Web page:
Arshad, Attari and Elahi (2012) carried out a research on parents’ profession on their children learning English in Bahawalpur in Pakistan. The aim of the study was to see the impact of parents’ profession on learning English at intermediate level in Pakistan. The study employed descriptive survey design. The target population was 430 students of intermediate class. The random sampling technique was used. The research instrument used were a self-reported survey questionnaire in data collection. The collected data were analyzed using SPSS version 16. The findings indicated that children whose parents had more advanced profession lived in places where English language was spoken frequently and therefore they were well conversant with the language than those parents with inferior professions. It was therefore recommended that parents should provide a learning atmosphere at home. Therefore, there is a gap between this study and the current study because it focused on learning English at intermediate level in Pakistan while the current study focused on parental occupation level in secondary schools in Kenya.
Chukwudi, Ugwanyi and Chukwani (2017) did a study on influence of parental occupation on academic performance of accounting students of university in Nigeria. The study employed descriptive survey design. The target population was 150 final year students of accounting in the university. Purposive sampling technique was used in selecting 60 as a sample size and in the administration. The main instrument for data collection were structured questionnaires. The data analysis was done with the statistical tools of chi-square and t-test statistics. The findings obtained indicated that parental occupational level significantly influenced students’ academic performance in accounting studies. It was recommended that government should help to improve academic achievement of university students in Nigeria by extending educational support in form of adult literacy programmes to uneducated parents in the country. The research was different from the current research in such way that it was conducted in Nigeria and focused on the academic performance of accounting students in university unlike the current study that focused on academic performance of secondary school students in Kenya. Furthermore, the study employed descriptive survey design, but the current study employed both quantitative and qualitative approaches.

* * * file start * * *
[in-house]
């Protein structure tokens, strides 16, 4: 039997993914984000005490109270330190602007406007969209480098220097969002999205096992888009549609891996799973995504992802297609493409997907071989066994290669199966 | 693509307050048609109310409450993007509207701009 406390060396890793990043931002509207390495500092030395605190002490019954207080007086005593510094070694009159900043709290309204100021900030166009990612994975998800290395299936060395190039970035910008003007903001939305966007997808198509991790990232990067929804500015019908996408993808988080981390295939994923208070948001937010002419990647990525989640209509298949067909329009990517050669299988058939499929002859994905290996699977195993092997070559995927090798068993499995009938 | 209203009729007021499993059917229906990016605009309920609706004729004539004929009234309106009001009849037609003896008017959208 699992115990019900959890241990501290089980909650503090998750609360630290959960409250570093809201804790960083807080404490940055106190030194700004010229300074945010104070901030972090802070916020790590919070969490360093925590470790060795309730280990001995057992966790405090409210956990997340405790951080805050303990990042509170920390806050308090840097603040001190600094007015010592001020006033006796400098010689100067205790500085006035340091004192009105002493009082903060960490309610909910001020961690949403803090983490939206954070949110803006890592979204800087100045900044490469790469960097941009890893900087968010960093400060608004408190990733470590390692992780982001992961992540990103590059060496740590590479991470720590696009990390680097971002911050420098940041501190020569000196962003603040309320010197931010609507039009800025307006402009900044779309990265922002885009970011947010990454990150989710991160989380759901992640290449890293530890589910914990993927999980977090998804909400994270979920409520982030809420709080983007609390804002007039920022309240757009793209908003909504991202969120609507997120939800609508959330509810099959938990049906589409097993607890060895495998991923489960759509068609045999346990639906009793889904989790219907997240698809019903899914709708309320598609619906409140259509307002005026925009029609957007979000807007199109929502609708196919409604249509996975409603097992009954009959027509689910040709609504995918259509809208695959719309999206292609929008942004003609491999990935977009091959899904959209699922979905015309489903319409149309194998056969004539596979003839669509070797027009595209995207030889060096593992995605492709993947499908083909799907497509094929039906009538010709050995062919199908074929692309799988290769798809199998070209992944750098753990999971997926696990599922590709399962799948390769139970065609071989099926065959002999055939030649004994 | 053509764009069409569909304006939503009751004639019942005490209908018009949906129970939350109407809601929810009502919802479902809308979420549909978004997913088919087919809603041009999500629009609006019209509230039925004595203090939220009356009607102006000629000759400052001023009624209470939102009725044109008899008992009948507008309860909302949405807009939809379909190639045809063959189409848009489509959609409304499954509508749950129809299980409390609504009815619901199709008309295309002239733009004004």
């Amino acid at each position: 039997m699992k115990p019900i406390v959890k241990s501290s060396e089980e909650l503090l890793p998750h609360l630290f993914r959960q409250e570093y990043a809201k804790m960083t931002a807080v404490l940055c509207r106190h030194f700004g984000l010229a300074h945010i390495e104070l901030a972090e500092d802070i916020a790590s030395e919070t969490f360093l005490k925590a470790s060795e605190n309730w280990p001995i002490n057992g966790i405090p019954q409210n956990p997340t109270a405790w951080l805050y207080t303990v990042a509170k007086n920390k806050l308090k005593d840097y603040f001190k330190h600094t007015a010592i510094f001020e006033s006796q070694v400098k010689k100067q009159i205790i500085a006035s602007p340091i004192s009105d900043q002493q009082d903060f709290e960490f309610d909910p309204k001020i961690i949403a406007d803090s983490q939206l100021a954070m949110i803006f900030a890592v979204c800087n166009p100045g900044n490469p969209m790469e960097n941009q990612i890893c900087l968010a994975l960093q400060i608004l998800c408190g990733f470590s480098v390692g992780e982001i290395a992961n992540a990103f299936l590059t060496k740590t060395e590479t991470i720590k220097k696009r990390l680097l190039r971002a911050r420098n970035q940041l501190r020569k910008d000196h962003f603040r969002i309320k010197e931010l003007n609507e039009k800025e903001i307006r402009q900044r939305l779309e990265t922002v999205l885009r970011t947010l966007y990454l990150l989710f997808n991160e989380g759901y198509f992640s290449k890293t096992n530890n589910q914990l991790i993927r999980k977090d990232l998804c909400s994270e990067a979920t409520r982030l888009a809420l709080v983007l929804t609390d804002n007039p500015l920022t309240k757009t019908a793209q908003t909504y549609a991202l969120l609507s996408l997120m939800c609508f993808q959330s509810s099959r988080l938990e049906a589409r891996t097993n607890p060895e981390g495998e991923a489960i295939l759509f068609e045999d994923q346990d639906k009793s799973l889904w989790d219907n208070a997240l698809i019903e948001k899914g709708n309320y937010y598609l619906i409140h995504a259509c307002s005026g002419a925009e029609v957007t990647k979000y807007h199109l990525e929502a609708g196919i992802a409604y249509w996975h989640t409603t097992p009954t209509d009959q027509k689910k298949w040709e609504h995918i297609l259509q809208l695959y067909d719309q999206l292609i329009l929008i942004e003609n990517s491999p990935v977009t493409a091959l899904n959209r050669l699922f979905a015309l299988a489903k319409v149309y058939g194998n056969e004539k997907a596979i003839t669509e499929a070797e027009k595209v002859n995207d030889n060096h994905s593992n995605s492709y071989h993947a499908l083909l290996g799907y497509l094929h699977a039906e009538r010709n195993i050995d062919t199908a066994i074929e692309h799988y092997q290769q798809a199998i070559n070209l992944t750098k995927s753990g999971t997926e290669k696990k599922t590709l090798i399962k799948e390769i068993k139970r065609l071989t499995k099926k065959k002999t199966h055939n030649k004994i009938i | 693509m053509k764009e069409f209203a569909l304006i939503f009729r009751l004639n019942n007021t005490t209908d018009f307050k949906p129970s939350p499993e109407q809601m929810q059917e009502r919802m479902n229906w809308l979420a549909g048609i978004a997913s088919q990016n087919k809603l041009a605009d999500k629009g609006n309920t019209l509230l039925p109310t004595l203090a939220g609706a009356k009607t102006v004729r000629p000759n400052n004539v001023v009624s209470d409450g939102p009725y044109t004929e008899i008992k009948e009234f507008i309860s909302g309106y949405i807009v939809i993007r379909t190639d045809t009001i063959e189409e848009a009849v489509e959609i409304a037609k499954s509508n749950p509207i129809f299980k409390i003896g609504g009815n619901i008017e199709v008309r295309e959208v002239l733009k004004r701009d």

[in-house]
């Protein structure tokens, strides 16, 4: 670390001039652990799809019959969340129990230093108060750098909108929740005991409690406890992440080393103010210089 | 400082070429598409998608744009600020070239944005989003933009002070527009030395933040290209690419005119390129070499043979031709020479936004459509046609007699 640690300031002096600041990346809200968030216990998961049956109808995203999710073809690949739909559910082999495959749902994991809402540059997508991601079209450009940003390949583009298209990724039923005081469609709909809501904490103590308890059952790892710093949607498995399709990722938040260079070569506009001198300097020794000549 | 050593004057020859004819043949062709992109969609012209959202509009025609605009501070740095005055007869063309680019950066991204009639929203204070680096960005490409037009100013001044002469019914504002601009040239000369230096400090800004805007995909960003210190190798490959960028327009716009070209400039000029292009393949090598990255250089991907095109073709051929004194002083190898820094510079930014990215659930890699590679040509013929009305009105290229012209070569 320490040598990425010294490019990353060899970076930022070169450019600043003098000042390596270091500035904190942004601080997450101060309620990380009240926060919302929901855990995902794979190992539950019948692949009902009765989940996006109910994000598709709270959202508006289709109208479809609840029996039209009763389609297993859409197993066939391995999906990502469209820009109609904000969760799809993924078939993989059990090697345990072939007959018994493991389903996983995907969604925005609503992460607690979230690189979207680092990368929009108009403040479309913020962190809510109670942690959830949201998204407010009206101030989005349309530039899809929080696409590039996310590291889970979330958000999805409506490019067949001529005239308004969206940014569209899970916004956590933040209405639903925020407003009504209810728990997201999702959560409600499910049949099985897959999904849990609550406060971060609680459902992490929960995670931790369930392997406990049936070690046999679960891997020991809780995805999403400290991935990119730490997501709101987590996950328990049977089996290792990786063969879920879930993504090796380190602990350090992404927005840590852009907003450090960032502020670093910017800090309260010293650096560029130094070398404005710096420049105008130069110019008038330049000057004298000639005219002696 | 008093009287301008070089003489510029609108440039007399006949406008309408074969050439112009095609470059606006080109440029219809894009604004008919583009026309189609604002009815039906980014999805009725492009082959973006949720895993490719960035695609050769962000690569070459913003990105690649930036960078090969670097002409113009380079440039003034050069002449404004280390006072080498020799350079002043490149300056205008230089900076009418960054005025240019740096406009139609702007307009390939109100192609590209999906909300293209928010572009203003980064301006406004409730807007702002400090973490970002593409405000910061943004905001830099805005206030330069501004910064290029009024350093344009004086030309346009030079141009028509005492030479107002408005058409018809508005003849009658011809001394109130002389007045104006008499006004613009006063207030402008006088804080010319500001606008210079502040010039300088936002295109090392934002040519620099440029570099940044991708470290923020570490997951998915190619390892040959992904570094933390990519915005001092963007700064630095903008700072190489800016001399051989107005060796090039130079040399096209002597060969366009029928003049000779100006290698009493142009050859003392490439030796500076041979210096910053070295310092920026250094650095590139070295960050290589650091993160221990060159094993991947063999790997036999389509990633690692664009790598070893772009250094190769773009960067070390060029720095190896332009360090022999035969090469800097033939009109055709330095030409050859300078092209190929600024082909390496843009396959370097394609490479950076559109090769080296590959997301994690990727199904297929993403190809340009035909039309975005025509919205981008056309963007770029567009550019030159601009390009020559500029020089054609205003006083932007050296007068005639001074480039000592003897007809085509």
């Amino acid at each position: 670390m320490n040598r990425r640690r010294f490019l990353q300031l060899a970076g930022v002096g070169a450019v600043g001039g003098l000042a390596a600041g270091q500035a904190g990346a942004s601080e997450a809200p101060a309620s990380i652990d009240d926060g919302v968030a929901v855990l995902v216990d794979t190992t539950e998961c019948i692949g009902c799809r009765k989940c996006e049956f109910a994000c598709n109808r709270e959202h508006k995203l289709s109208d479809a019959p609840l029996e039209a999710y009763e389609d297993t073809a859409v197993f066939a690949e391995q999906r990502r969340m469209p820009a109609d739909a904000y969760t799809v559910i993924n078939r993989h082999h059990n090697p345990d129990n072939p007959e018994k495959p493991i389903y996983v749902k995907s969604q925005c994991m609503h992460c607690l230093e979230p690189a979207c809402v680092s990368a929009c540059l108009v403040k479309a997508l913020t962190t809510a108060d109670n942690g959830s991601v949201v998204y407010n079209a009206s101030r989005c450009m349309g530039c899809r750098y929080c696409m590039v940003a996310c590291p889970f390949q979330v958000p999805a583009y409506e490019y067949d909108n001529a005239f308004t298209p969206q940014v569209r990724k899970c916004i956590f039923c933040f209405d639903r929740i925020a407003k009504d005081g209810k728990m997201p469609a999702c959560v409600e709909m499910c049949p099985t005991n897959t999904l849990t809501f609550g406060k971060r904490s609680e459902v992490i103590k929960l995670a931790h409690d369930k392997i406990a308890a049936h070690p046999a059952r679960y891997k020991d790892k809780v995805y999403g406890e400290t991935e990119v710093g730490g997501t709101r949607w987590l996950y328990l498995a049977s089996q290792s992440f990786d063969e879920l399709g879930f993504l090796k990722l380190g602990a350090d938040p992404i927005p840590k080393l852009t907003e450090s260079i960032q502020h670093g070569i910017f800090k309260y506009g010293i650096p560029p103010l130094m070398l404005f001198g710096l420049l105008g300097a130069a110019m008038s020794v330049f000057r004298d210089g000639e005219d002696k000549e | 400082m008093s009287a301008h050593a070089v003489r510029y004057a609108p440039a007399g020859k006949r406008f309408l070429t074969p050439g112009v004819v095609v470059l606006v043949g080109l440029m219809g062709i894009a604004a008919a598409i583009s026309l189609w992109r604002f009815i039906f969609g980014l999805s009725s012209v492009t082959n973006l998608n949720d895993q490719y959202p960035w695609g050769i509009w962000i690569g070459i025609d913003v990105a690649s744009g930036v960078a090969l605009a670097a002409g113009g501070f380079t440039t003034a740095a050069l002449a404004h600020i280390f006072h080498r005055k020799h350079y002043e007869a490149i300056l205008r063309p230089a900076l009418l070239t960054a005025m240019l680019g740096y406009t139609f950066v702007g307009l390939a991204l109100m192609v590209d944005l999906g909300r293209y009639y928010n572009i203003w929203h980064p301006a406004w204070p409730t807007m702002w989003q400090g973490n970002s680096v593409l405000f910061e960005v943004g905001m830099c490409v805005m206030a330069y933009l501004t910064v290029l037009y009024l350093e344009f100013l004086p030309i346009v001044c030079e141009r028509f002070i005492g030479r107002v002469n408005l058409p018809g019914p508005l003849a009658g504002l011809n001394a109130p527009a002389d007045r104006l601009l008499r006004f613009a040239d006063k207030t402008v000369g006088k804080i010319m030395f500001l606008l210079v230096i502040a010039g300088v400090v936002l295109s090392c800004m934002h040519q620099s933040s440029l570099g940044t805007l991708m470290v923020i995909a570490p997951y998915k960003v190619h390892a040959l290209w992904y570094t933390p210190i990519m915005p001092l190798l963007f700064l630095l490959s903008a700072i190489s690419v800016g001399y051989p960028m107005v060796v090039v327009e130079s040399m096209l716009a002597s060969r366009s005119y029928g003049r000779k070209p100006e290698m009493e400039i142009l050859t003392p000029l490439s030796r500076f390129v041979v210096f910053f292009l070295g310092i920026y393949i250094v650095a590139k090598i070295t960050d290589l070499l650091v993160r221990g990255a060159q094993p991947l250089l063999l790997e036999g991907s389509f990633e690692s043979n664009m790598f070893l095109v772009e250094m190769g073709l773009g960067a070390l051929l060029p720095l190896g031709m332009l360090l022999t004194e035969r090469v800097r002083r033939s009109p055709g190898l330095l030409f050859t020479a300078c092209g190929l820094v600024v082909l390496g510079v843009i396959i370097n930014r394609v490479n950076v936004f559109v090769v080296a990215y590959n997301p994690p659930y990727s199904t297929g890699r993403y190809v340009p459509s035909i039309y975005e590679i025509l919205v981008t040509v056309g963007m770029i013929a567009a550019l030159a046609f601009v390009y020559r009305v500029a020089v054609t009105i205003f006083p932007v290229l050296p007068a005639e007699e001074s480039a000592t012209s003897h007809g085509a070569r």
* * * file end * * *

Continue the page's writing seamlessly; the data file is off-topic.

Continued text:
Ngare, Maronga, Tikoko and Sigei (2017) carried out a study on parental occupation on academic performance in public mixed day secondary schools in Nyamira North Sub –County in Kenya. The aim of the study was to examine performance of the Sub-County in KCSE which had been a dismal overtime. The study was carried out amongst 857 parents of KCSE candidates and 22 head teachers of public mixed day secondary schools in Nyamira North Sub-County. The study adopted ex-post facto design, 265 parents and 21 head teachers were randomly selected through census sampling technique. The instruments used were questionnaires and interview schedules. The data were analyzed using statistical package for social science (SPSS) version 20.The findings revealed that most of the parents were involved in manual low paying occupations which attracted low payments hence limiting parental participation in the education of their children. It was therefore recommended that government should come up with policies that can uplift the living standards of the parents, for instance creation of job opportunities The study was different from the current study because it was conducted in public mixed day secondary schools in Nyamira North Sub-County in Kenya while the current study was carried out in both mixed day and Single boarding public secondary schools in Ikolomani Sub-County in Kakamega County.